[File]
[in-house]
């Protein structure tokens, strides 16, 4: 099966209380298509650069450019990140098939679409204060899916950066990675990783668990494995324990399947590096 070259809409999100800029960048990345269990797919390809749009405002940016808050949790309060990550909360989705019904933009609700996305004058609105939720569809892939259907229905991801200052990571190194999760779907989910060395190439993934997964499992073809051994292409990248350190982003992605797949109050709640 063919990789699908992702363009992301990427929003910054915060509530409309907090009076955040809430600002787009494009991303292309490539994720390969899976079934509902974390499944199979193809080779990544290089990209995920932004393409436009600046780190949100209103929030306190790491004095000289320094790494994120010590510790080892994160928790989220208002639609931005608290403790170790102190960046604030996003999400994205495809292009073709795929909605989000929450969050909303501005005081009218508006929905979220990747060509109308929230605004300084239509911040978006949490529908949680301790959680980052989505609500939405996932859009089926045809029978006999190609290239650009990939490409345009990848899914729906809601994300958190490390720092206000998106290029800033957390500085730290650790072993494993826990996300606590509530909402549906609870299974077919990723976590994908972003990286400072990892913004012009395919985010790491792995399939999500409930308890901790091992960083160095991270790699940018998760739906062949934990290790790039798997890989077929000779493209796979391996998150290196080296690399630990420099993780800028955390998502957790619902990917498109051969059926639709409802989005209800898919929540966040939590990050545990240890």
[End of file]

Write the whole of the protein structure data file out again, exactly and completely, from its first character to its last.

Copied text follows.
[in-house]
């Protein structure tokens, strides 16, 4: 099966209380298509650069450019990140098939679409204060899916950066990675990783668990494995324990399947590096 070259809409999100800029960048990345269990797919390809749009405002940016808050949790309060990550909360989705019904933009609700996305004058609105939720569809892939259907229905991801200052990571190194999760779907989910060395190439993934997964499992073809051994292409990248350190982003992605797949109050709640 063919990789699908992702363009992301990427929003910054915060509530409309907090009076955040809430600002787009494009991303292309490539994720390969899976079934509902974390499944199979193809080779990544290089990209995920932004393409436009600046780190949100209103929030306190790491004095000289320094790494994120010590510790080892994160928790989220208002639609931005608290403790170790102190960046604030996003999400994205495809292009073709795929909605989000929450969050909303501005005081009218508006929905979220990747060509109308929230605004300084239509911040978006949490529908949680301790959680980052989505609500939405996932859009089926045809029978006999190609290239650009990939490409345009990848899914729906809601994300958190490390720092206000998106290029800033957390500085730290650790072993494993826990996300606590509530909402549906609870299974077919990723976590994908972003990286400072990892913004012009395919985010790491792995399939999500409930308890901790091992960083160095991270790699940018998760739906062949934990290790790039798997890989077929000779493209796979391996998150290196080296690399630990420099993780800028955390998502957790619902990917498109051969059926639709409802989005209800898919929540966040939590990050545990240890």